Fun fact: Katharine Hepburn and Leland Hayward had a romance in the early 1930s before his marriage to Margaret Sullavan. In Me, Hepburn describes their relationship this way: “I could see very quickly that I suited Leland perfectly. I liked to eat at home and go to bed early. He liked to eat out and go to bed late. So he had a drink when I had dinner and then off he’d go. Back at midnight. Perfect friendship.”

Which book on the shelves is your most prized, mine would be a collection of Conan Doyle stories my Great Uncle Derrick memorised and retold me on long walks and then gave me when I was older? Which books would you try and save if (heaven forbid) there was a fire?

The Junior Illustrated Library signed by my maternal grandparents and given to me between the ages of six and eight.

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What is the first ‘grown up’, and I don’t mean in a ‘Fifty Shades of Grey’ way, that you remember on your parent’s shelves or at the library, you really wanted to read? Did you ever get around to it and are they on your shelves now?

“Scarlett O’Hara was not beautiful, but men seldom realized it when caught by her charm as the Tarleton twins were.” I was 14. I thought I could learn something from Scarlett. A friend gave me a boxed 60th Anniversary edition of Gone With the Wind.

If you love a book but have borrowed the copy do you find you have to then buy the book and have it on your bookshelves or do you just buy every book you want to read?

Timely question. A friend’s mother just loaned me Thomas Beller’s J.D. Salinger: The Escape Artist. I will definitely add to my shelves just to reread the section where Beller is in the Princeton University library moving between two tables of Salinger papers, the one with his laptop set up and a box of material that he was allowed to quote from, and the other, with letters, that he was prohibited to quote from. At that table, he’d read a bit, try to memorize something and then scoot back to the table with the laptop and start typing. A librarian never stopped him.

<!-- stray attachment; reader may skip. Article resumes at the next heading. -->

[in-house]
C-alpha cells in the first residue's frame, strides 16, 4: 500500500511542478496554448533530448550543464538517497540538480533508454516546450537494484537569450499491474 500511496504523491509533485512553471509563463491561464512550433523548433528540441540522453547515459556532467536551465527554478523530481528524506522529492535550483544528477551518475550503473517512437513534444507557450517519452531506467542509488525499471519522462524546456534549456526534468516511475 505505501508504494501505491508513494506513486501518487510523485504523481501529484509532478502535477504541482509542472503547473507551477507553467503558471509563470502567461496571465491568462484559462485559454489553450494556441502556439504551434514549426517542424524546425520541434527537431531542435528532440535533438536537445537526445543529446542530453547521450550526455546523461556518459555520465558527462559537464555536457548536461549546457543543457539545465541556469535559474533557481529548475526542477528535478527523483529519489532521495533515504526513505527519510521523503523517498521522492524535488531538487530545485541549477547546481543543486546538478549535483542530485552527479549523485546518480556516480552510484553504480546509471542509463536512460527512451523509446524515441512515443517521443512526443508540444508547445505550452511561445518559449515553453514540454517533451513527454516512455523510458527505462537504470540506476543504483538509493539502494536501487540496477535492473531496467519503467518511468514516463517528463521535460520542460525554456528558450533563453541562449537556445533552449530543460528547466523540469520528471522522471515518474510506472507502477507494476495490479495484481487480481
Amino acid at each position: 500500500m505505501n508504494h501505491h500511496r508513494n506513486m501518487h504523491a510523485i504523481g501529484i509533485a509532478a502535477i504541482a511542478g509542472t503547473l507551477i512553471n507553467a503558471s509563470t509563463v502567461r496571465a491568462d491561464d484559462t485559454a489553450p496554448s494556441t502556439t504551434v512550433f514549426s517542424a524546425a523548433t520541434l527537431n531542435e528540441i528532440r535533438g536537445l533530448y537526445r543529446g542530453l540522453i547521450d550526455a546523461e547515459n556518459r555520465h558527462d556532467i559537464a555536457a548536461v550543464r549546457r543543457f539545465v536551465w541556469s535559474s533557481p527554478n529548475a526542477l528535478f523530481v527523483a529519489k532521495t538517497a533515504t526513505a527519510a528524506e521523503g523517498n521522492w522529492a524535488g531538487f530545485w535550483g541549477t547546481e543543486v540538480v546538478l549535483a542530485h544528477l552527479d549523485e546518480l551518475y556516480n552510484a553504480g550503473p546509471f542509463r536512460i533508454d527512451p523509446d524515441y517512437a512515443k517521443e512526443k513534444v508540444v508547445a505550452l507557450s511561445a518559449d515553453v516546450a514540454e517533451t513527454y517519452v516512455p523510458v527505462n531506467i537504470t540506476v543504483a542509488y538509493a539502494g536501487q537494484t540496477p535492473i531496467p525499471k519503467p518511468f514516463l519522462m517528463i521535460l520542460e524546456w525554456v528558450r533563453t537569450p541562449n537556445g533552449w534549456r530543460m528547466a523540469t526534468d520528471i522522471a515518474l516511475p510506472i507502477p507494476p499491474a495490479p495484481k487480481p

I got my first iPad about four years ago. From that moment, every book I read was digital. I did not add them to my shelves (just the cloud.) And then about six months ago, I began to weary of the screen and the swipe and long for the pinch of paper between thumb and forefinger as I turned the page. To test whether this was a phase or a physical need, I reread three books in hard cover — all novels — that had made especially powerful impressions on me at one point. Could I still read a physical book? Were the books as wonderful as I remembered?

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The Great Gatsby still glistens. Mohsin Hamid’s The Reluctant Fundamentalist is still one of the most thrilling-paced and potent novels that I have ever read. And that end? I still don’t know exactly what happened. It’s haunting. Twenty odd years ago, I read Peter Taylor’s exquisitely written A Summons to Memphis in the back seat of a car as my parents drove me back to New York after the Christmas holidays in Baltimore. It’s a story about a sympathetic older widower who falls in love and wants to remarry, but is thwarted by his evil children. That’s how I remembered it anyway. This time? Still beautifully written (and if you haven’t read Taylor’s two novels and his many short stories, get thee to a bookstore.) But my conclusions about the family completely flipped: the father was far less sympathetic, now revealed as selfish and emotionally absent from his children while they were growing up. The children remain manipulative and cruel, but the reasons why are far more complex. An interesting exercise to read a book when you are young and then re-read after you’ve experienced more of life’s nicks.

So I have a new rule: I will only read fiction on paper and I will buy the books in stores, not on the Internet.

What was the last book that you added to your bookshelves?